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Entries for #Baptism

The Good Shepherd

Let the words of my mouth and the meditation of my heart be acceptable in your sight, O Lord, my rock and my redeemer. Amen. Today is the fourth Sunday of Easter, often called “Good Shepherd” because of the gospel reading. Though each Sunday is a sort of mini-Easter, the Sundays from Easter until Pentecost are especially so. The question to answer today, is what does a good shepherd have to do with the death and resurrection of Jesus? Read more...

Posted: Sun, Apr 22, 2018, Words: ~1100, Reading Time: 5 min

How my View of Salvation has Changed

After a semester studying soteriology, how has my view of salvation changed? It has not. I have, however, increased my ability to articulate my view. Salvation is an unwarranted gift of grace from God offered to all of humanity. All the children of Adam and Eve are born into sin and death. Humanity has distanced itself from God and has brought corruption into God’s good creation. God, in his infinite mercy, looked down and saw that there was no one to rescue humanity from her fall, so he decided to save her himself (Isaiah 63:5). Read more...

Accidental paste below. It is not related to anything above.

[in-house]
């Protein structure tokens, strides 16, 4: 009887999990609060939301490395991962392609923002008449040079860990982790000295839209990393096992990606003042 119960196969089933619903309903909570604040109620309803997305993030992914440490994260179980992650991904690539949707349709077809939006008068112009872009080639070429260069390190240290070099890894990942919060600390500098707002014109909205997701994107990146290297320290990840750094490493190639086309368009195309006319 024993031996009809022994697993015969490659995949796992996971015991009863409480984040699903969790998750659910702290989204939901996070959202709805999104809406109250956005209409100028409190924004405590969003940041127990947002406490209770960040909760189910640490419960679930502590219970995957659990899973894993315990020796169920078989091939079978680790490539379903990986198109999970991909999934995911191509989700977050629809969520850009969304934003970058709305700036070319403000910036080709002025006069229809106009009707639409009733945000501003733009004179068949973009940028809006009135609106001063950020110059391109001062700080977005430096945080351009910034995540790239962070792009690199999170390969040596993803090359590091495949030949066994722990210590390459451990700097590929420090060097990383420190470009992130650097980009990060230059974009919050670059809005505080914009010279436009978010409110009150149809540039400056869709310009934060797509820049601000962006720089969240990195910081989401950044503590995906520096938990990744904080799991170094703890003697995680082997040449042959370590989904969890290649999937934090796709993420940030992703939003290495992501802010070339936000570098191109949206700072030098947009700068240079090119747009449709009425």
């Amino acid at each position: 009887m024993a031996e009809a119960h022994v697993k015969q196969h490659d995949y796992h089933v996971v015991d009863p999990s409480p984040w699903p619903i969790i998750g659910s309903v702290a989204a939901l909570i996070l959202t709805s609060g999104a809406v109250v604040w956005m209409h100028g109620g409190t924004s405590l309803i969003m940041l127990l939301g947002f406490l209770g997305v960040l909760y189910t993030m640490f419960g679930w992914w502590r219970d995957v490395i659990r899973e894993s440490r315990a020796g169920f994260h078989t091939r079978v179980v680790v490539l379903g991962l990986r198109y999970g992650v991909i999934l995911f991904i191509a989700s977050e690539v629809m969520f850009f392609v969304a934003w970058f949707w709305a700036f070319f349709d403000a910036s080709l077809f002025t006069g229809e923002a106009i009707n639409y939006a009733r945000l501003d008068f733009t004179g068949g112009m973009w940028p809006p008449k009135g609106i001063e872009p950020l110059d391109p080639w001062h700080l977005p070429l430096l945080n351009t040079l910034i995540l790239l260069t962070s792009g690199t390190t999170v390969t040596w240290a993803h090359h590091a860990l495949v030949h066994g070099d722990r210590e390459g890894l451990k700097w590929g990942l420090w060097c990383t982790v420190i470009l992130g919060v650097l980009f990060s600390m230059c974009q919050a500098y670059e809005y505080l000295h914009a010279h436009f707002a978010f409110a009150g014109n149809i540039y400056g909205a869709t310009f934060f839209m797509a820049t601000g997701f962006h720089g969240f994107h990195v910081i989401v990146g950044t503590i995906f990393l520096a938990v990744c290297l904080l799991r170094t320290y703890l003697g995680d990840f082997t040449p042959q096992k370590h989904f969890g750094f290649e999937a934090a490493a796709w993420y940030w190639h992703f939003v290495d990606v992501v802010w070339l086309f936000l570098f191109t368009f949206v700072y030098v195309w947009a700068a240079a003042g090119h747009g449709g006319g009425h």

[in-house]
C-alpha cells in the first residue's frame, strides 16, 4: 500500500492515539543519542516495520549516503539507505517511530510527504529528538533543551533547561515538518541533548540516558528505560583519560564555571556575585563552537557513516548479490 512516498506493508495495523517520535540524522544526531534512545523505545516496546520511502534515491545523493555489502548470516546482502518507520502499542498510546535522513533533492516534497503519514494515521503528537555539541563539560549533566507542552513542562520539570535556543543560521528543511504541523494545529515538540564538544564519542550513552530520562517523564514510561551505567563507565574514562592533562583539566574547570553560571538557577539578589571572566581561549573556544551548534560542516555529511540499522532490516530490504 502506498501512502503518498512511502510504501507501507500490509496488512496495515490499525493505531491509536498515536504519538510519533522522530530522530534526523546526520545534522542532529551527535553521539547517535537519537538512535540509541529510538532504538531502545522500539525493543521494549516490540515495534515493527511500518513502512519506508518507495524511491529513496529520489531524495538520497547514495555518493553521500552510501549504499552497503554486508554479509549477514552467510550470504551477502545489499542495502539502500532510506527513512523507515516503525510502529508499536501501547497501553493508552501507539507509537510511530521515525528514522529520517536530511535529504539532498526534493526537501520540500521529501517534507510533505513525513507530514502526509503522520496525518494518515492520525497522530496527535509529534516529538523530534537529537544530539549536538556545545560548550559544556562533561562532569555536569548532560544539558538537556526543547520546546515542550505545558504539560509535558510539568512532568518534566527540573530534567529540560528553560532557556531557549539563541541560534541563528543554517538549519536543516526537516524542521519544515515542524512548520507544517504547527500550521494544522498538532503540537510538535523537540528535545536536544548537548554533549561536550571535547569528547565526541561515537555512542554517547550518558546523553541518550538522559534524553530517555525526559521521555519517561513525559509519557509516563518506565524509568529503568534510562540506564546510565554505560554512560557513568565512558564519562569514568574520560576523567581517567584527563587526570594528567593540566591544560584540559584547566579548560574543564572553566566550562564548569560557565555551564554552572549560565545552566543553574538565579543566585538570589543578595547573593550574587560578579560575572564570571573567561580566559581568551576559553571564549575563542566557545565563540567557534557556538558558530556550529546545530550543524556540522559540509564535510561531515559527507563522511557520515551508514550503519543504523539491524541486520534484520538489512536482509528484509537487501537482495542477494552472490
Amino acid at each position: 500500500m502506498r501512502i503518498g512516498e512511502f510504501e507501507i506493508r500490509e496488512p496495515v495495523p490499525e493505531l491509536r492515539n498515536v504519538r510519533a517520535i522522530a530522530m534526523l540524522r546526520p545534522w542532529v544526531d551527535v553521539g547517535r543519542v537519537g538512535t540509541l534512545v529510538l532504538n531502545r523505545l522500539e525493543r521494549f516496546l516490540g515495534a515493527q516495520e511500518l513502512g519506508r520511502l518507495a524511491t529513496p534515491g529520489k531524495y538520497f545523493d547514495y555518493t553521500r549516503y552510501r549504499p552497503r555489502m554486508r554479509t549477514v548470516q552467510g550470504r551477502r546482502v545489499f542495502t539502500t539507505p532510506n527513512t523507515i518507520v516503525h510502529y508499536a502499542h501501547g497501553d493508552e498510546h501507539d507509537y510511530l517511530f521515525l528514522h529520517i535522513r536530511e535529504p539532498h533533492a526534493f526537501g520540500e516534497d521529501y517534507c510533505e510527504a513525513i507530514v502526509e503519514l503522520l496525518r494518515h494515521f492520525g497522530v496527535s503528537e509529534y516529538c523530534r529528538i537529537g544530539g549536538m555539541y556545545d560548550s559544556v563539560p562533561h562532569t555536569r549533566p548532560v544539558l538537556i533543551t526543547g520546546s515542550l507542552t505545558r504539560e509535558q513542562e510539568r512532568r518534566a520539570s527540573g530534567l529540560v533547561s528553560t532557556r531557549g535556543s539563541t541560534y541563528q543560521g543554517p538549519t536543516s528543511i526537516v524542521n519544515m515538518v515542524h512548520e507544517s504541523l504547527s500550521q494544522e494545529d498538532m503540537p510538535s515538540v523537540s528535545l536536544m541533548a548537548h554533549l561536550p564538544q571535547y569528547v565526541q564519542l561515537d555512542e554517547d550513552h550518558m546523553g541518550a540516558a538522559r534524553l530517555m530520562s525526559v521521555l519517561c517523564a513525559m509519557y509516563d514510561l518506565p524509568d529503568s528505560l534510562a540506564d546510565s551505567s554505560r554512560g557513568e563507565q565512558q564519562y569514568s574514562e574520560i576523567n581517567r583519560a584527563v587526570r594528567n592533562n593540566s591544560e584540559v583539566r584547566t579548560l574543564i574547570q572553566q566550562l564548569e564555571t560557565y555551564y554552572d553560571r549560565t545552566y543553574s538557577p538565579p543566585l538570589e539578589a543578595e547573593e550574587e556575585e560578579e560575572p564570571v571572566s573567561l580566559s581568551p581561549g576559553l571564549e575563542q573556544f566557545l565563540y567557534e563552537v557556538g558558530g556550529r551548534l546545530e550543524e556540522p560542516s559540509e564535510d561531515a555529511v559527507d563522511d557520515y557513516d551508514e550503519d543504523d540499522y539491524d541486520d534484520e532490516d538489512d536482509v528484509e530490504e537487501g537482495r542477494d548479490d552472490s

Posted: Tue, Dec 5, 2017, Words: ~500, Reading Time: 3 min

Baptism: Sacramental Ark of Holiness and Salvation

The Articles of Religion of the Church of England state in article XXV that sacraments are “not only badges or tokens of Christian men’s profession” but that they are “sure witnesses,” “effectual signs of grace, and God’s good will towards us.” Further, sacraments work “invisibly” in humanity and “not only quicken but also strengthen and confirm” humanity’s faith in Jesus. It is within these bounds that Lancelot Andrewes preaches his sermon on the Holy Spirit on Pentecost — Whit-Sunday — in 1625. Read more...

Posted: Wed, Nov 29, 2017, Words: ~2000, Reading Time: 10 min

Anglican Baptism: Regenerative and Salvific Through Sacrament and Faith

Anglicanism is a diverse and varied tradition. Before the Reformation, Anglicanism refers to whatever Christians were doing1 in the British Isles. Post-reformation, Anglicanism applies to the ecclesial bodies identifying with the pre-denominational Christianity of Britain and continuing to live in that communion.2 Anglicanism, on the one hand, identifies as an ancient expression of the Christian faith existing before the Great Schism. Thus, Anglicanism is — with the Roman and Eastern churches — a Catholic and apostolic body. Read more...

Posted: Mon, Oct 30, 2017, Words: ~2800, Reading Time: 13 min